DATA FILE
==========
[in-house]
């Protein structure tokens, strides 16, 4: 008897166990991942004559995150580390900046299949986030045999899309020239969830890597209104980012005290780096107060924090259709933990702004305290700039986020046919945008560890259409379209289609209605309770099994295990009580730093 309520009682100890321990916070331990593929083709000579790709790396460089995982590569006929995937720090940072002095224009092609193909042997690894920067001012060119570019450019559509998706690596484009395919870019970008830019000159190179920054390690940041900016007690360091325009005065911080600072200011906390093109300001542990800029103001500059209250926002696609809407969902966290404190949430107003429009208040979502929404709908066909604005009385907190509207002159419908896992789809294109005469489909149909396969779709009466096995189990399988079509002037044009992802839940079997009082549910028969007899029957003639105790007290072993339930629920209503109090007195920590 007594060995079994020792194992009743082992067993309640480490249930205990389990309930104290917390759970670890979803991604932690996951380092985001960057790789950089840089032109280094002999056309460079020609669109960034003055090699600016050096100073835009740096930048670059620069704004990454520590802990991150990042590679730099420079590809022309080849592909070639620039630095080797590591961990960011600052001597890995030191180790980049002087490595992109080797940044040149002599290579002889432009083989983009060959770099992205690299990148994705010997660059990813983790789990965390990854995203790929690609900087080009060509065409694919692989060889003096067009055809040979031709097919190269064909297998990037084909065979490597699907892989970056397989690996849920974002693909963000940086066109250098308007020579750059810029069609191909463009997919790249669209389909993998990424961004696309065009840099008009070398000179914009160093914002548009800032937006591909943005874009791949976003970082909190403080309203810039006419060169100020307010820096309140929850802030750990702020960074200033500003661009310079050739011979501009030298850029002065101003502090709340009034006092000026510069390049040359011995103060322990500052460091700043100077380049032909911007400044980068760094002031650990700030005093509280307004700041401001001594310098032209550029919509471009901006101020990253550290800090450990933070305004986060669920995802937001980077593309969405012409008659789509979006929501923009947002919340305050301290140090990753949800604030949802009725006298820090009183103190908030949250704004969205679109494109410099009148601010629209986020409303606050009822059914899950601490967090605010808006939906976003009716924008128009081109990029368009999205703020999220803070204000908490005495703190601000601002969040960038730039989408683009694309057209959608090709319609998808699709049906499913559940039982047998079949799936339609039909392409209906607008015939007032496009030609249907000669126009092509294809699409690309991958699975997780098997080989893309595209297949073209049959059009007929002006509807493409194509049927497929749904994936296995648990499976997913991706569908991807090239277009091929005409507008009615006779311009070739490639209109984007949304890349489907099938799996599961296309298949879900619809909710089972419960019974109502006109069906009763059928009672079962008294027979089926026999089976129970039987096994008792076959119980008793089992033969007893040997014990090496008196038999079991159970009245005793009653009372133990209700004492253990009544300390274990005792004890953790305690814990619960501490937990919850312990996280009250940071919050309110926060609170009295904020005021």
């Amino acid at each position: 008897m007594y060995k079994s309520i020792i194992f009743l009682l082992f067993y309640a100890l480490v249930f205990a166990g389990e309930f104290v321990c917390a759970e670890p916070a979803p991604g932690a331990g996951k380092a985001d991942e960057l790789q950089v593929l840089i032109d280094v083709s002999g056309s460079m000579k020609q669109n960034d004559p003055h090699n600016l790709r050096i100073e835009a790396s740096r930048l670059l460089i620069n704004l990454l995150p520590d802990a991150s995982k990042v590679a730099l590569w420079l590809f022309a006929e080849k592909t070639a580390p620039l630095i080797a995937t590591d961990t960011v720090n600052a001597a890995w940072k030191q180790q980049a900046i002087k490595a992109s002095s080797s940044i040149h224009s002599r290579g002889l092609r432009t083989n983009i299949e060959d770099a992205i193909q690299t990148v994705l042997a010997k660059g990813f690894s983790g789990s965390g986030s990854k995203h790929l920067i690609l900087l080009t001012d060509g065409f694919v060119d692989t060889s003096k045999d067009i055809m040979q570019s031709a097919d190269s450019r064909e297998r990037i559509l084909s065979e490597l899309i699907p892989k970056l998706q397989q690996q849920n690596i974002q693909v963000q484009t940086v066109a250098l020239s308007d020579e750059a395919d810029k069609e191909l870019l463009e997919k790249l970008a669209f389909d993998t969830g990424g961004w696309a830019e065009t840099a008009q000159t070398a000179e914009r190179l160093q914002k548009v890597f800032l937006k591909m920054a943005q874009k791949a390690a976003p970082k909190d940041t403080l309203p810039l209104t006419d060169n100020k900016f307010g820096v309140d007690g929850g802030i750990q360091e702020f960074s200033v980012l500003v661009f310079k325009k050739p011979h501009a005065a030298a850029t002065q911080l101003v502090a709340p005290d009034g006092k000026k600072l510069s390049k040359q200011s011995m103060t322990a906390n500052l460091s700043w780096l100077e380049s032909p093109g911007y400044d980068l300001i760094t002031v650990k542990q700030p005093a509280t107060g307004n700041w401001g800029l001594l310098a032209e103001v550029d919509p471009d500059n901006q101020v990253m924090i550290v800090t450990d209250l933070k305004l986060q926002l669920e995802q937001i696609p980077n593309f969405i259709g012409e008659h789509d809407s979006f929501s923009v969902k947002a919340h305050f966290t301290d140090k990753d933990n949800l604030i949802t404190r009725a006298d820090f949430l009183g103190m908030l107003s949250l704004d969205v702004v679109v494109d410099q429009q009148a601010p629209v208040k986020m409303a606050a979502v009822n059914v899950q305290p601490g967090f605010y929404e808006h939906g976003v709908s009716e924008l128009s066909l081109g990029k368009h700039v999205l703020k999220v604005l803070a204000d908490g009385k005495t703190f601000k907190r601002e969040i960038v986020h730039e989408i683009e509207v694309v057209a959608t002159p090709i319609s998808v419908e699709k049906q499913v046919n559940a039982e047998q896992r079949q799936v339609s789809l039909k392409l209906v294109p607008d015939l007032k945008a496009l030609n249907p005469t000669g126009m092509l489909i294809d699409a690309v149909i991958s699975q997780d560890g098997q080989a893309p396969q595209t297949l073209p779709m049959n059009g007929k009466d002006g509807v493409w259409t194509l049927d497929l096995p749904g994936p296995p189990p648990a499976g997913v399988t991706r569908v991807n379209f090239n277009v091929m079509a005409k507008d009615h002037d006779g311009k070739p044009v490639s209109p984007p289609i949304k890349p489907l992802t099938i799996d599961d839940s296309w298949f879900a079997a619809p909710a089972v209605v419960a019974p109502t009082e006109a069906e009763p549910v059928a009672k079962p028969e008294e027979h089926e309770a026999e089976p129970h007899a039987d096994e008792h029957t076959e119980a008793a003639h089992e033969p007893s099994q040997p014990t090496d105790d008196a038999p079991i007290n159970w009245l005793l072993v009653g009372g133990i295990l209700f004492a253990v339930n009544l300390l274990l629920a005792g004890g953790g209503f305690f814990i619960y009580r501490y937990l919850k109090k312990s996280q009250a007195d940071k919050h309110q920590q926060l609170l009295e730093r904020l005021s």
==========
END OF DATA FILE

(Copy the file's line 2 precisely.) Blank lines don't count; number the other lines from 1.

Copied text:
């Protein structure tokens, strides 16, 4: 008897166990991942004559995150580390900046299949986030045999899309020239969830890597209104980012005290780096107060924090259709933990702004305290700039986020046919945008560890259409379209289609209605309770099994295990009580730093 309520009682100890321990916070331990593929083709000579790709790396460089995982590569006929995937720090940072002095224009092609193909042997690894920067001012060119570019450019559509998706690596484009395919870019970008830019000159190179920054390690940041900016007690360091325009005065911080600072200011906390093109300001542990800029103001500059209250926002696609809407969902966290404190949430107003429009208040979502929404709908066909604005009385907190509207002159419908896992789809294109005469489909149909396969779709009466096995189990399988079509002037044009992802839940079997009082549910028969007899029957003639105790007290072993339930629920209503109090007195920590 007594060995079994020792194992009743082992067993309640480490249930205990389990309930104290917390759970670890979803991604932690996951380092985001960057790789950089840089032109280094002999056309460079020609669109960034003055090699600016050096100073835009740096930048670059620069704004990454520590802990991150990042590679730099420079590809022309080849592909070639620039630095080797590591961990960011600052001597890995030191180790980049002087490595992109080797940044040149002599290579002889432009083989983009060959770099992205690299990148994705010997660059990813983790789990965390990854995203790929690609900087080009060509065409694919692989060889003096067009055809040979031709097919190269064909297998990037084909065979490597699907892989970056397989690996849920974002693909963000940086066109250098308007020579750059810029069609191909463009997919790249669209389909993998990424961004696309065009840099008009070398000179914009160093914002548009800032937006591909943005874009791949976003970082909190403080309203810039006419060169100020307010820096309140929850802030750990702020960074200033500003661009310079050739011979501009030298850029002065101003502090709340009034006092000026510069390049040359011995103060322990500052460091700043100077380049032909911007400044980068760094002031650990700030005093509280307004700041401001001594310098032209550029919509471009901006101020990253550290800090450990933070305004986060669920995802937001980077593309969405012409008659789509979006929501923009947002919340305050301290140090990753949800604030949802009725006298820090009183103190908030949250704004969205679109494109410099009148601010629209986020409303606050009822059914899950601490967090605010808006939906976003009716924008128009081109990029368009999205703020999220803070204000908490005495703190601000601002969040960038730039989408683009694309057209959608090709319609998808699709049906499913559940039982047998079949799936339609039909392409209906607008015939007032496009030609249907000669126009092509294809699409690309991958699975997780098997080989893309595209297949073209049959059009007929002006509807493409194509049927497929749904994936296995648990499976997913991706569908991807090239277009091929005409507008009615006779311009070739490639209109984007949304890349489907099938799996599961296309298949879900619809909710089972419960019974109502006109069906009763059928009672079962008294027979089926026999089976129970039987096994008792076959119980008793089992033969007893040997014990090496008196038999079991159970009245005793009653009372133990209700004492253990009544300390274990005792004890953790305690814990619960501490937990919850312990996280009250940071919050309110926060609170009295904020005021």